An HO-3 insurance policy is just insurance jargon for a standard homeowners insurance policy. The HO3 policy is the most commonly purchased home insurance policy mainly because it offers the minimum coverage that mortgage lenders insist upon.
When you take out a loan to cover the purchase of your home, your lender takes on a substantial risk on your behalf. Insurance for your home is a tool for them to protect themselves against this risk. After all, if something happens and your home is damaged or destroyed, your lender has no asset to fall back upon to recover their loan in case you default on repayments.
Safeguarding your home against such risks is their priority, and hence, they insist that you insure your home before they approve the loan. The HO3 policy is the insurance coverage that mortgage lenders insist you have.
What does an HO-3 insurance policy cover?
Your HO-3 insurance covers the following:
- The structure of your home
- Your personal property (such as furniture and appliances)
- Loss of use
- Personal liability
HO-3 coverage will pay for:
-Damage to your home -Damage to other structures (such as detached garages) -Damage/theft of personal belongings (clothes, furniture, etc). -Additional living expenses in case an insurance claim prevents you from living at home -Legal expenses in case you or a household member is sued for someone's injuries/property damage -Medical payments for injured guests at your property
Open perils vs. named perils
An HO-3 insurance policy covers your home and other structures on an open-perils basis while your personal property is covered on a named-perils basis.
There are two components in the HO3 policy: the open perils component and the named perils component. The coverage that your home gets is open perils coverage. This means that the list of perils in the policy tells you what perils are not covered. Everything that is not on this list is covered by the HO-3 insurance.
For example, if the list contains earthquakes, then your insurance does not cover damages to your home caused by an earthquake. If fire is not listed on the policy and a fire damages some portion of your home, your insurance does cover the damages.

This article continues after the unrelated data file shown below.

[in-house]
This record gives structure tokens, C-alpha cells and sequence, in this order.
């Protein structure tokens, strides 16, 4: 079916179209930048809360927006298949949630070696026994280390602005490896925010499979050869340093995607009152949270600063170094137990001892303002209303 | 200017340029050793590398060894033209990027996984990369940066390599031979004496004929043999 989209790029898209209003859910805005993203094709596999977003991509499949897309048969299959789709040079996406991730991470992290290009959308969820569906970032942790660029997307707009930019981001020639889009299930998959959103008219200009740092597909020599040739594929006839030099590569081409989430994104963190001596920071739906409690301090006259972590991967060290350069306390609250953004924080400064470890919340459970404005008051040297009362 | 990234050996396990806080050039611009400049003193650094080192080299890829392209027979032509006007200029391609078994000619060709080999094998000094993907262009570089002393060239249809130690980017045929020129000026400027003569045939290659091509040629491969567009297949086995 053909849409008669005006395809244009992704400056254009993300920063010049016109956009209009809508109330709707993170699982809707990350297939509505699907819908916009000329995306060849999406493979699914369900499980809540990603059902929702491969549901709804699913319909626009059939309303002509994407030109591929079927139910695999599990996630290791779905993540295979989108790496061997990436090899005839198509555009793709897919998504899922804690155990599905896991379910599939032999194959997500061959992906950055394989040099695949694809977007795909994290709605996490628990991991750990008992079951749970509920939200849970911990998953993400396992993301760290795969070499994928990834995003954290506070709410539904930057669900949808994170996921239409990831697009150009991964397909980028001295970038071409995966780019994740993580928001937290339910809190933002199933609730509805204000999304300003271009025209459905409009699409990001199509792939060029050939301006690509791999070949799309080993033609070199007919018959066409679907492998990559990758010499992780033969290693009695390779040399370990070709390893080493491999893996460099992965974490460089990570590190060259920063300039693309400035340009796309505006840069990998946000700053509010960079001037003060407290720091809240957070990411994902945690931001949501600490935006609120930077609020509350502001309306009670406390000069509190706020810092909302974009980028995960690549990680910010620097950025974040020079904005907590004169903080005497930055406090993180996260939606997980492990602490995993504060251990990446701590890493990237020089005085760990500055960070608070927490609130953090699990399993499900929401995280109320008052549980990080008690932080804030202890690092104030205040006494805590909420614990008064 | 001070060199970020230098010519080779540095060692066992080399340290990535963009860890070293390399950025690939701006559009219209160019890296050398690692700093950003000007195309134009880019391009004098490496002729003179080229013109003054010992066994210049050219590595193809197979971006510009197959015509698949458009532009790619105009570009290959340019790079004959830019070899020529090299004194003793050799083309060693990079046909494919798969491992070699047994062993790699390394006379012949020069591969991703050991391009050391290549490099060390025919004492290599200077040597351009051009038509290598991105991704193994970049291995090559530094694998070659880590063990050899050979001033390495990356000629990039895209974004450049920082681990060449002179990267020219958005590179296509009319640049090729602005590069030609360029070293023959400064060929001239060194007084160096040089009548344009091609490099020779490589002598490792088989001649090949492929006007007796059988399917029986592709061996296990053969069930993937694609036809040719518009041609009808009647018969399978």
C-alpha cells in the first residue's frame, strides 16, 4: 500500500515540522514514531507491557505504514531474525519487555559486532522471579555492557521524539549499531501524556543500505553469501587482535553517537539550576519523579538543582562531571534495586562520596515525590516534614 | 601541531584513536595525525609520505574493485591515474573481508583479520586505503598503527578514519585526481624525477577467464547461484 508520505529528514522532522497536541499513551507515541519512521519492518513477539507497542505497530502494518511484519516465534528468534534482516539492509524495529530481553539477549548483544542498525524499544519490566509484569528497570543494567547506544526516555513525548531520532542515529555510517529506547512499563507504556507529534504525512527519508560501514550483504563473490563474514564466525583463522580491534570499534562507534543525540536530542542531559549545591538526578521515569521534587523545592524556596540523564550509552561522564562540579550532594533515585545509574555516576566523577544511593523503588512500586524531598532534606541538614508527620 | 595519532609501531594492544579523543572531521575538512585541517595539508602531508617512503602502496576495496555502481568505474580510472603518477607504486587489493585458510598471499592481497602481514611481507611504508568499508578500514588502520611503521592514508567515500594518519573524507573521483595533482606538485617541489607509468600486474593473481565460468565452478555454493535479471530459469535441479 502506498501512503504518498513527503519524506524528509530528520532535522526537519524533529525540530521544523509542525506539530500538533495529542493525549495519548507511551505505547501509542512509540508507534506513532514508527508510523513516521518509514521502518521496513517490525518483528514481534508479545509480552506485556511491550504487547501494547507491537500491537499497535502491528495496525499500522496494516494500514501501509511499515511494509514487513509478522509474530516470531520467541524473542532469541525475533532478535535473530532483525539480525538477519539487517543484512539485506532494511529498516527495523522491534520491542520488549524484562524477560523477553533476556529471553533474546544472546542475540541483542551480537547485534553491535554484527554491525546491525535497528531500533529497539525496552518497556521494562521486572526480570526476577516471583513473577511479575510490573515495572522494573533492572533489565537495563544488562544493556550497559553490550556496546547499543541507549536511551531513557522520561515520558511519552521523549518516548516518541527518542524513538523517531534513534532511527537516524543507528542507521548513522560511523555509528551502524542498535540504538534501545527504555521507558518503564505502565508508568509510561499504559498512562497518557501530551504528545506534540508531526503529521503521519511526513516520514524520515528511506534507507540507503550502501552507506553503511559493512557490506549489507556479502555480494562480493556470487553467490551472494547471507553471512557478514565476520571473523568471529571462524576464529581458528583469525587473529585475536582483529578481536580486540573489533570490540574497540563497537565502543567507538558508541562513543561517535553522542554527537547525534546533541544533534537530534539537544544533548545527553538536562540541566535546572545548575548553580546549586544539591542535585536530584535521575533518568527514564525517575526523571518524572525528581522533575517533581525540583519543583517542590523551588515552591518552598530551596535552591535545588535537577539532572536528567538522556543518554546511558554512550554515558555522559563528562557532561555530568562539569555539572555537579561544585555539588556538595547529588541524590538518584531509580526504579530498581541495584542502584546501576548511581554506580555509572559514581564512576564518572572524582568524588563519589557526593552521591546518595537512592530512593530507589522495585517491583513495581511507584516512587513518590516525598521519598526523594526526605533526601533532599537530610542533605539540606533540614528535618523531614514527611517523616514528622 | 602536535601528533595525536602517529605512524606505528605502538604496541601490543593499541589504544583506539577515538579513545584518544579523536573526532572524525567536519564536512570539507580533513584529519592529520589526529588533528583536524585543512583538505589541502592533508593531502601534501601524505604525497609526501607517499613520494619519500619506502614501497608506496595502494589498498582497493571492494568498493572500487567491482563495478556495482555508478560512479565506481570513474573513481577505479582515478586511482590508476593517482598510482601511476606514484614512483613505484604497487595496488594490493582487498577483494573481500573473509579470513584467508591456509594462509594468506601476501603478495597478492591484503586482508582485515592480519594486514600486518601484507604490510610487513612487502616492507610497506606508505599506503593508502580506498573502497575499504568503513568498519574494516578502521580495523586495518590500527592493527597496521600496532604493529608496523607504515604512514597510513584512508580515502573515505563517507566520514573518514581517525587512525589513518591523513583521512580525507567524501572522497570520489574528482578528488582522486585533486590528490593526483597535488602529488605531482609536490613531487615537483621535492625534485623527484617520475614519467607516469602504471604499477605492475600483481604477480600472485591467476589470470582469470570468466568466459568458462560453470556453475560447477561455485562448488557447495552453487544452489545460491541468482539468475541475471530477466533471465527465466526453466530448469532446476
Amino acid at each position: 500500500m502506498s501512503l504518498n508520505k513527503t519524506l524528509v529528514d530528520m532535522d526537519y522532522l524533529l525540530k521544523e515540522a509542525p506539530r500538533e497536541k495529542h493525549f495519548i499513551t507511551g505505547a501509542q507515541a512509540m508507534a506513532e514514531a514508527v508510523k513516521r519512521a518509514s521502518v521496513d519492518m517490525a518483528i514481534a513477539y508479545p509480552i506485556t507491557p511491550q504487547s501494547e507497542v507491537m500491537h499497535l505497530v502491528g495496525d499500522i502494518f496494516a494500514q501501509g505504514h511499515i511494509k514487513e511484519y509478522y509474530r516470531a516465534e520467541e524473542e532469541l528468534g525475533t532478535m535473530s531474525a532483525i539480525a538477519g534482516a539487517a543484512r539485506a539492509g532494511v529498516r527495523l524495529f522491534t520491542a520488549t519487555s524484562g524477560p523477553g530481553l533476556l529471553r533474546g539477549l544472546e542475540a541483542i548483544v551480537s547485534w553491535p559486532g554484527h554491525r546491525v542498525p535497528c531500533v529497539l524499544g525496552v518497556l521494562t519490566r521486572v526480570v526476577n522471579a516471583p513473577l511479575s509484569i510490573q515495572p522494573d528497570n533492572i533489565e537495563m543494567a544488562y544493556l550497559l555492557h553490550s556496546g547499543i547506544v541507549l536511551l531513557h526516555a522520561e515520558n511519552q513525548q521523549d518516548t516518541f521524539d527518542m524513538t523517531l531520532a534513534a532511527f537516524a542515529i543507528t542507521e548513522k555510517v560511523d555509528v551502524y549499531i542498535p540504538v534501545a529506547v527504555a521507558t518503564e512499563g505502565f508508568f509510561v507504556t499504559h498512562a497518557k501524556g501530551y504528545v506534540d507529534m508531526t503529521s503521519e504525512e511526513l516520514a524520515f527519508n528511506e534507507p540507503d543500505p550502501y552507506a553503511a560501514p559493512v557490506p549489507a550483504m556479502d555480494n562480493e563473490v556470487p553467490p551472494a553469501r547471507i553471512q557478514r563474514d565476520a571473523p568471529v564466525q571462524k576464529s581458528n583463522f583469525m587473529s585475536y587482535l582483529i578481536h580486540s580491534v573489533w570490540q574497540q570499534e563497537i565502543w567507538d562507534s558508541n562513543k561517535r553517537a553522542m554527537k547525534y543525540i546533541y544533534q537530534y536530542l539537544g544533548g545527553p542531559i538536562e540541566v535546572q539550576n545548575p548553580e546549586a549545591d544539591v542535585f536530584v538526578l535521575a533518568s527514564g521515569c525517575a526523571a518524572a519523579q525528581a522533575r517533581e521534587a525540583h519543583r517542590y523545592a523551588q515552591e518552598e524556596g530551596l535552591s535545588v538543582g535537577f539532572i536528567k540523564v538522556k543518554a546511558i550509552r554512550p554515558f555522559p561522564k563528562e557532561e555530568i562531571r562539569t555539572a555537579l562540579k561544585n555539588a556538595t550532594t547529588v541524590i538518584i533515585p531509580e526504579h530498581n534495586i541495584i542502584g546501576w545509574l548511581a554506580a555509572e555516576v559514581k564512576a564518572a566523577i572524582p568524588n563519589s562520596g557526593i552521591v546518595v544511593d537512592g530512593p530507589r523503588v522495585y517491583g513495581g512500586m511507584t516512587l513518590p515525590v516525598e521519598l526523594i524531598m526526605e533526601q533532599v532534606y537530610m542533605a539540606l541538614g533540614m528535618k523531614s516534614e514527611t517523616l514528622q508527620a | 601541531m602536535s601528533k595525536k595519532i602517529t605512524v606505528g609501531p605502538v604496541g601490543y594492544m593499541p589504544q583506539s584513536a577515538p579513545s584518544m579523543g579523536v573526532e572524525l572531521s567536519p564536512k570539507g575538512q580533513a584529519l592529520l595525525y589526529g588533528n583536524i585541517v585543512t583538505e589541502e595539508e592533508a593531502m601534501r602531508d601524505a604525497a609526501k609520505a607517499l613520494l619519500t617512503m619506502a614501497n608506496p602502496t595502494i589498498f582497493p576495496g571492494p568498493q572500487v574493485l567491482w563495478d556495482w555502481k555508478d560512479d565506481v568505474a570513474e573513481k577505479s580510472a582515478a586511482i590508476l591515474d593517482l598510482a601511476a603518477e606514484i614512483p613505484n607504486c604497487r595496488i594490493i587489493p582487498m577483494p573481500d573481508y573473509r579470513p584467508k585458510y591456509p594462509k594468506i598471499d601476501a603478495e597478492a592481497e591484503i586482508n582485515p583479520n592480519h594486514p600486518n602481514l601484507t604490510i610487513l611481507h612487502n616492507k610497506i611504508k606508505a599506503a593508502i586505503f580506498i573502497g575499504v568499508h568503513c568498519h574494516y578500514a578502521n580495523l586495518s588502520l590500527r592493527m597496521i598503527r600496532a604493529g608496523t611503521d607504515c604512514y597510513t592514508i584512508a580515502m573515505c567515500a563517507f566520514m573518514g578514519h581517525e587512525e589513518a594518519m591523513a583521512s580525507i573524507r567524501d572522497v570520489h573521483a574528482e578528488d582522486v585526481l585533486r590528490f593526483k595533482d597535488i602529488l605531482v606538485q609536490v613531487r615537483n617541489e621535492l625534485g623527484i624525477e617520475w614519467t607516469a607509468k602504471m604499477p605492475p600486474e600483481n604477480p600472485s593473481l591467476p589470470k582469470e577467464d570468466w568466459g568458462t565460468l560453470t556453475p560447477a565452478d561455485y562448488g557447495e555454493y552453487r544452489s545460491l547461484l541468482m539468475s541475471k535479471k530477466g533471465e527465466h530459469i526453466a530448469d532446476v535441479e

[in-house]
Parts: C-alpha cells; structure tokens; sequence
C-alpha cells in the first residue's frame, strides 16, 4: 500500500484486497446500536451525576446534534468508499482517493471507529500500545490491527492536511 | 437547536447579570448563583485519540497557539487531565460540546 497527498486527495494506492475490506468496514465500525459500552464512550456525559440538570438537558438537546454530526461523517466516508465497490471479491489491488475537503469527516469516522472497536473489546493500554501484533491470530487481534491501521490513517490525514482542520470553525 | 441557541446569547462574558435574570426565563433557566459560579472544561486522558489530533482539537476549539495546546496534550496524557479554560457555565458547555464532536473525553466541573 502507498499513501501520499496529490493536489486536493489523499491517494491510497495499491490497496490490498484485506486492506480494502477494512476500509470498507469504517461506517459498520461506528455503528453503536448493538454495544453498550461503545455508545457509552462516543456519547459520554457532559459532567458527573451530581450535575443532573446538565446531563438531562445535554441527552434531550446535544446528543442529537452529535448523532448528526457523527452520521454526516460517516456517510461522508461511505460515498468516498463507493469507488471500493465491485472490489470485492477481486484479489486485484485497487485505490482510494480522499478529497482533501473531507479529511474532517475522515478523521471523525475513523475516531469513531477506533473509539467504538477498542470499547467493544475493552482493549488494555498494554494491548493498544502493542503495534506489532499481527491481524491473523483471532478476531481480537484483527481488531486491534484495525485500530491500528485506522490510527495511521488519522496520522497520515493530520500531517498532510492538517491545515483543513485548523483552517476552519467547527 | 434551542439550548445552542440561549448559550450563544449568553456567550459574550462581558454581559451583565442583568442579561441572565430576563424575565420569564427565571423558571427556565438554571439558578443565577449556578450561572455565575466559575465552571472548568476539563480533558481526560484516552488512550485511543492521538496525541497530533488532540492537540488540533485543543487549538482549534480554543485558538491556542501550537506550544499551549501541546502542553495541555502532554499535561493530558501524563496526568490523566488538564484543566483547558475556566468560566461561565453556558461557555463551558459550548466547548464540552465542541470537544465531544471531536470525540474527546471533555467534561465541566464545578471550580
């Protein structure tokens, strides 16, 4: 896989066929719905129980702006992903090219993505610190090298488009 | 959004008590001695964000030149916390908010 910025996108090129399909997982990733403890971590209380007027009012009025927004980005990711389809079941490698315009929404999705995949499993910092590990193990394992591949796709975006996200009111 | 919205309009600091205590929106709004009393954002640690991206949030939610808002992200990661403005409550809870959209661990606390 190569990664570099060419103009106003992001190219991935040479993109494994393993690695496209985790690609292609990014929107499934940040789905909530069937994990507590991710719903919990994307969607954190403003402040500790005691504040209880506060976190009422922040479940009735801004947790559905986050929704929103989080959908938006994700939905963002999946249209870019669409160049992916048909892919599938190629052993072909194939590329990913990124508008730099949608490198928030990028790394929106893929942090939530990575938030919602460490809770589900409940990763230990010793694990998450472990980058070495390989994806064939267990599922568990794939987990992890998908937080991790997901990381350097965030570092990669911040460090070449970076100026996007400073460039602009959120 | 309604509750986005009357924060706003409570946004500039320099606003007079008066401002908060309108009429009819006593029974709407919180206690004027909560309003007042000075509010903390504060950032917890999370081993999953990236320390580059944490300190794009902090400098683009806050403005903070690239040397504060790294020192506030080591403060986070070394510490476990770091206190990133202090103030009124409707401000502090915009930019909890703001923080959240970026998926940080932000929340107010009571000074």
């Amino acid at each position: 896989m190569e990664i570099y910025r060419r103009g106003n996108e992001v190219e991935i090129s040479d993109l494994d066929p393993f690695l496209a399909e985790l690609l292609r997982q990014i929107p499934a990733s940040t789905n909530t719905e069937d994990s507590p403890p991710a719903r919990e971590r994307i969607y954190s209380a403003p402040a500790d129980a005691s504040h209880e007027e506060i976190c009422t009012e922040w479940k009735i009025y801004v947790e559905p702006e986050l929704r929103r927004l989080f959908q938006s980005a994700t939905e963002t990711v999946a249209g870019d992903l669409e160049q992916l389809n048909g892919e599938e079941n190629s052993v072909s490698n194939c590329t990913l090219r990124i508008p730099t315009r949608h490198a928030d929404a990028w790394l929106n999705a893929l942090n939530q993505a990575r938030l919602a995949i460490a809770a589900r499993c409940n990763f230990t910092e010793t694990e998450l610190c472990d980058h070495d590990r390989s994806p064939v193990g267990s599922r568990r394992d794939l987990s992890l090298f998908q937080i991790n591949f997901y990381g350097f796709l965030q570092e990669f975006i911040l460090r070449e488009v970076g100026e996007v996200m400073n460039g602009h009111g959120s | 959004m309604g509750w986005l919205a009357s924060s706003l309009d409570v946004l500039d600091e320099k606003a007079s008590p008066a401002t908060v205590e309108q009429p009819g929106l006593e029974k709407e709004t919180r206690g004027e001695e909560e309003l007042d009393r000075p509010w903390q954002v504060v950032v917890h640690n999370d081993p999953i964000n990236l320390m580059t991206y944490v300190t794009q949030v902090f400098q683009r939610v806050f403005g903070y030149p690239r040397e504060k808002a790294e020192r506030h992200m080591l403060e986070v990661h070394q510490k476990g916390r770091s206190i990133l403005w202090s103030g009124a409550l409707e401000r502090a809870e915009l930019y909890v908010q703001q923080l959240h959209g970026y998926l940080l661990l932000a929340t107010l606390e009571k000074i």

Open perils policy
Some of the common exclusions in an open perils policy include:
- Power failure
- Water damage (from flood or sewer backup)
- Changes in Law
- Intentional loss
- Government action
- Nuclear hazard
- Theft when under construction
- Corrosion, smog, rust
- Mold/ fungus
- Deterioration and others
Named perils policy
The other component of the HO-3 policy is the named perils portion, and this applies to the personal property in the house or the contents of the home. The named perils in the list are the ones that are covered by your policy. So, if the list includes fire, then any damage caused by fire will be covered by your HO3 insurance. If the list does not include flooding, then you don’t get coverage if your personal property is damaged as a result of a flood.
The 16 perils that your personal property is covered against typically are:
- Lightning or fire
- Hail or windstorm
- Riot or civil commotion
- Damage caused by aircraft
- Damage caused by vehicles
- Vandalism or malicious mischief
- Volcanic eruption
- Falling objects
- Weight of ice, snow, or sleet
- Overflow or accidental discharge of steam or water from an appliance, heating, plumbing, air conditioning, or automatic fire-protective sprinkler system.
- Sudden and accidental tearing apart, cracking, burning, or bulging of a steam or hot water heating system, an air conditioning or automatic fire-protective system.
- Freezing of a heating, air conditioning, plumbing, or automatic, fire-protective sprinkler system, or of a household appliance.
- Sudden and accidental damage from an artificially generated electrical current (not including loss to a tube, transistor, or similar electronic component).
Most of the common perils are covered by an HO-3 insurance policy, and that is why this is opted for by a majority of homeowners and also why lenders insist on this type of insurance coverage. Remember that there are a few things that your HO-3 insurance does not cover comprehensively (such as water damage), so you may want to add on protection for those if you live in an area susceptible to flooding.
Does an HO-3 policy offer replacement cost coverage?
An HO-3 policy offers replacement cost coverage for your home and other structures. While some policies insure personal belongings by default, others require you to add that on. Replacement cost coverage pays the actual cost of replacement and rebuilding with new items, rather than paying out the depreciated value of your home or structures such as the actual cash value policy.
How to get an HO-3 policy
To get an HO3 policy, you’ll need to purchase homeowners insurance coverage from an insurer that sells in your area. Ideally, you want to find a company with a strong reputation and fair prices.
To see which companies other homeowners recommend, visit our rankings of the best homeowners insurance companies. You can filter by your zip code and specific needs to find the best company!
The content on this site is offered only as a public service to the web community and does not constitute solicitation or provision of legal advice. This site should not be used as a substitute for obtaining legal advice from an insurance company or an attorney licensed or authorized to practice in your jurisdiction. You should always consult a suitably qualified attorney regarding any specific legal problem or matter. The comments and opinions expressed on this site are of the individual author and may not reflect the opinions of the insurance company or any individual attorney.